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Shaftesbury (Anthony Ashley Cooper): Band I,3: Sensus Communis: An Essay on the Freedom of Wit and Humour u.a.

1992
416 p., 17,2 x 24,4 cm.
Cloth-bound
German
English
ISBN 978-3-7728-0765-7
Available
Single price:
€ 329.–
Edited, translated and annotated by Wolfram Benda, Wolfgang Lottes, Friedrich A. Uehlein and Erwin Wolff.

Content:

Sensus Communis: An Essay on the Freedom of Wit and Humour / Sensus Communis: Ein Versuch über die Freiheit von Witz und Laune
Instructions 1st and 2nd to the Printer and to the Engraver / Anweisungen I und II für den Drucker und den Kupferstecher
Rough Draft of 2nd Instructions
Additions, Emendations and Annotations to the first edition (1711) of the ›Characteristicks‹
Additions and Supplements to ›The Sociable Enthusiast‹ (1704) preparatory to the first edition (1709) of ›The Moralists‹

›Sensus Communis‹ can be seen as the paradigm of Shaftesbury’s technique in argumentation and composition. It focuses on the problems posed for writers by censorship and religious intolerance. Shaftesbury’s solution: ambiguity, nuancing, wit and humour. – A number of previously unpublished texts shed new light on the Earl’s revision of his own texts and his preparations for their publication: the instructions to his printer and to the engraver regarding emblematic illustrations designed for the second edition of ›Characteristicks‹; the planned emendations, additions, and related notes recorded by him in his personal copy of the 1711 text; the autograph supplements and emendations found in his copy of ›The Sociable Enthusiast‹, i.e., in the first printed version of what would later appear as ›The Moralists‹. This material (published here for the first time) shows the author at work, documenting Shaftesbury’s seemingly tireless limae labor – the painstaking, even pedantic thoroughness with which he strove continually to emend and improve. In order to illustrate further the type of redaction to which he subjected his texts, the edition also records all deletions made by the Earl, where possible restoring the original wording; in many cases this offers a good indication of what he considered unsuitable for wider circulation.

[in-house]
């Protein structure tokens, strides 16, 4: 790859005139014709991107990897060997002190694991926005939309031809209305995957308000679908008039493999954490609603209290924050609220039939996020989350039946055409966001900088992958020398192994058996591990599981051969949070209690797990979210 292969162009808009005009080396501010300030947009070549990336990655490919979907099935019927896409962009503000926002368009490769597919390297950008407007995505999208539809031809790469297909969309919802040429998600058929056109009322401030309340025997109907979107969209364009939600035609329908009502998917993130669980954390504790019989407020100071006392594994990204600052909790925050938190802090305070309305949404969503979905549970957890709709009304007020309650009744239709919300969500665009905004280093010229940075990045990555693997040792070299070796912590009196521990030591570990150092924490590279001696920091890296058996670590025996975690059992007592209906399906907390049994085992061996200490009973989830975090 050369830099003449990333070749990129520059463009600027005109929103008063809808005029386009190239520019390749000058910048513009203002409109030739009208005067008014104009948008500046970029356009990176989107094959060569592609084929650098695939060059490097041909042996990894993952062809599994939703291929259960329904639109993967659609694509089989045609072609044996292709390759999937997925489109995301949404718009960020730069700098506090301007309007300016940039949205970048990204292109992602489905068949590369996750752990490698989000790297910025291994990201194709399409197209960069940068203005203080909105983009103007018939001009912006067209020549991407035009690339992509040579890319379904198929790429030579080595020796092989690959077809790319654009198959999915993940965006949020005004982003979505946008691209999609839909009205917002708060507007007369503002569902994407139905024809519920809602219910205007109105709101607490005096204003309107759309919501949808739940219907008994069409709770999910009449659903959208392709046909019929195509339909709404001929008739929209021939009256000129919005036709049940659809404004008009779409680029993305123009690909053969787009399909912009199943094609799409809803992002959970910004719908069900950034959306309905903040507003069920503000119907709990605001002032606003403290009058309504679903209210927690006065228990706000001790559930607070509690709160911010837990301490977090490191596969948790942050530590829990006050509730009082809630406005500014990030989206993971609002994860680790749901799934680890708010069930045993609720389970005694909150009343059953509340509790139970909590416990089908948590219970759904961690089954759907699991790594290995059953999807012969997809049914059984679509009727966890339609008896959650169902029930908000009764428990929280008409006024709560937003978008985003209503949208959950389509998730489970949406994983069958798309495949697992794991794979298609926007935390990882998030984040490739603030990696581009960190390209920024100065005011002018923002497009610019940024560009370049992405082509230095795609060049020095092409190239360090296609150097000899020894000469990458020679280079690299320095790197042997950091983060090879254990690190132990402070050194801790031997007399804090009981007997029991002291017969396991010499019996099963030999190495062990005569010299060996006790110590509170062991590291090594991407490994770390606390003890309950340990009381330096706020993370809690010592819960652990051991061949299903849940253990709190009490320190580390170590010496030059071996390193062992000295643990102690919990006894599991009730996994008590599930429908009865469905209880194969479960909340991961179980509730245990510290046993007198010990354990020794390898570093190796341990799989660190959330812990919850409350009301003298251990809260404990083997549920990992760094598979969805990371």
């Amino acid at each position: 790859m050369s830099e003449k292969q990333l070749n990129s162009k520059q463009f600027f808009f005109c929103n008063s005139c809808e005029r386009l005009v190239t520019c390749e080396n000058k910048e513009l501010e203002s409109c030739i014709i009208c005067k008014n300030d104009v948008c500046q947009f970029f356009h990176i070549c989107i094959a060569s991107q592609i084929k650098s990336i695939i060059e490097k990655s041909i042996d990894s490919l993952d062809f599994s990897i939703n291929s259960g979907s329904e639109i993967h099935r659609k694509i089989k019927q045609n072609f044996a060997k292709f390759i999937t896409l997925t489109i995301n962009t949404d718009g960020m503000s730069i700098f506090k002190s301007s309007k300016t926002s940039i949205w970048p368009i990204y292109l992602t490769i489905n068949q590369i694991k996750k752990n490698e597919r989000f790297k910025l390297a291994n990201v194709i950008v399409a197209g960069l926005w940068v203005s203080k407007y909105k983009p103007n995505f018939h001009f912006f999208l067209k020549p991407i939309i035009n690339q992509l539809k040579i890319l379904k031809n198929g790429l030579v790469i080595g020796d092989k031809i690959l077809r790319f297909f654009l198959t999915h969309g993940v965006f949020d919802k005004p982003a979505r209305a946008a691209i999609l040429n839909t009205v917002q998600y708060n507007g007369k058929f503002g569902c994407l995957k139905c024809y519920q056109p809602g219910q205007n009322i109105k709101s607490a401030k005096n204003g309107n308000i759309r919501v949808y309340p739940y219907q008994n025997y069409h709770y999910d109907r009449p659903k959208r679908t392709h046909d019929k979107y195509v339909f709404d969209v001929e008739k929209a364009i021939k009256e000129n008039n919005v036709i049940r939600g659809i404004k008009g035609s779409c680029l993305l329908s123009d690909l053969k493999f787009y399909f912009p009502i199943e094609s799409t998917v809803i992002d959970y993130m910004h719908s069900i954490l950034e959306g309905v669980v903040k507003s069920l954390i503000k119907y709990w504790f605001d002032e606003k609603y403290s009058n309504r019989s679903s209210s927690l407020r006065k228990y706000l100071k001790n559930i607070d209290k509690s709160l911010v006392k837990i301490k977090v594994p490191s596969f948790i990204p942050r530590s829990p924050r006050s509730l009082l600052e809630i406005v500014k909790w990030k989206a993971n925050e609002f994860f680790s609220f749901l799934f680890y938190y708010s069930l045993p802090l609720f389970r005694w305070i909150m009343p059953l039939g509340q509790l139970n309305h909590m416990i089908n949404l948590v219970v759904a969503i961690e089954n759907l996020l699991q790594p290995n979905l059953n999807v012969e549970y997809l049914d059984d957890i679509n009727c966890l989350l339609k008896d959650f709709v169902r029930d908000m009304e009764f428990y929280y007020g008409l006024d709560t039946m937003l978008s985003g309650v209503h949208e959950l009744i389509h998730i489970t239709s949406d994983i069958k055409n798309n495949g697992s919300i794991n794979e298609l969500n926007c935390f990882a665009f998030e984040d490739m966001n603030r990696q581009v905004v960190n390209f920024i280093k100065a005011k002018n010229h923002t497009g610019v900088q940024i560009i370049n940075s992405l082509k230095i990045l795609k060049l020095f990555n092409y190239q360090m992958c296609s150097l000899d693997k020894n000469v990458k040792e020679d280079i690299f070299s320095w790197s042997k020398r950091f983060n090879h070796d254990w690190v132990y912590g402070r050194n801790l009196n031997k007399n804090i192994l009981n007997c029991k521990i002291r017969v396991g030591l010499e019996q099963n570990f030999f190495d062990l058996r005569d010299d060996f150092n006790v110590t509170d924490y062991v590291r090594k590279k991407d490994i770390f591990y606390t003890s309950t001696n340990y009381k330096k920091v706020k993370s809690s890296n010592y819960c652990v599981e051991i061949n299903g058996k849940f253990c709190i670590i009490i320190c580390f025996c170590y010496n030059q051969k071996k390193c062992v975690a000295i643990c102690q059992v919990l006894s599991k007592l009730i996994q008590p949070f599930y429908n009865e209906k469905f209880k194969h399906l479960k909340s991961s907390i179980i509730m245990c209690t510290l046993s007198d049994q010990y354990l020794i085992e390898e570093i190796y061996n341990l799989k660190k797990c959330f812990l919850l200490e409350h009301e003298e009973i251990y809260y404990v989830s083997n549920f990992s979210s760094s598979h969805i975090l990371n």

Reviews

Lori Branch, Eighteenth-Century-Studies

»This is sure to be the authoritative edition for decades to come, one that opens the field for new work on texts that are by turns passionate, hauntingly beautiful, and alienating in their austerty.«

Lori Branch,
Eighteenth-Century-Studies
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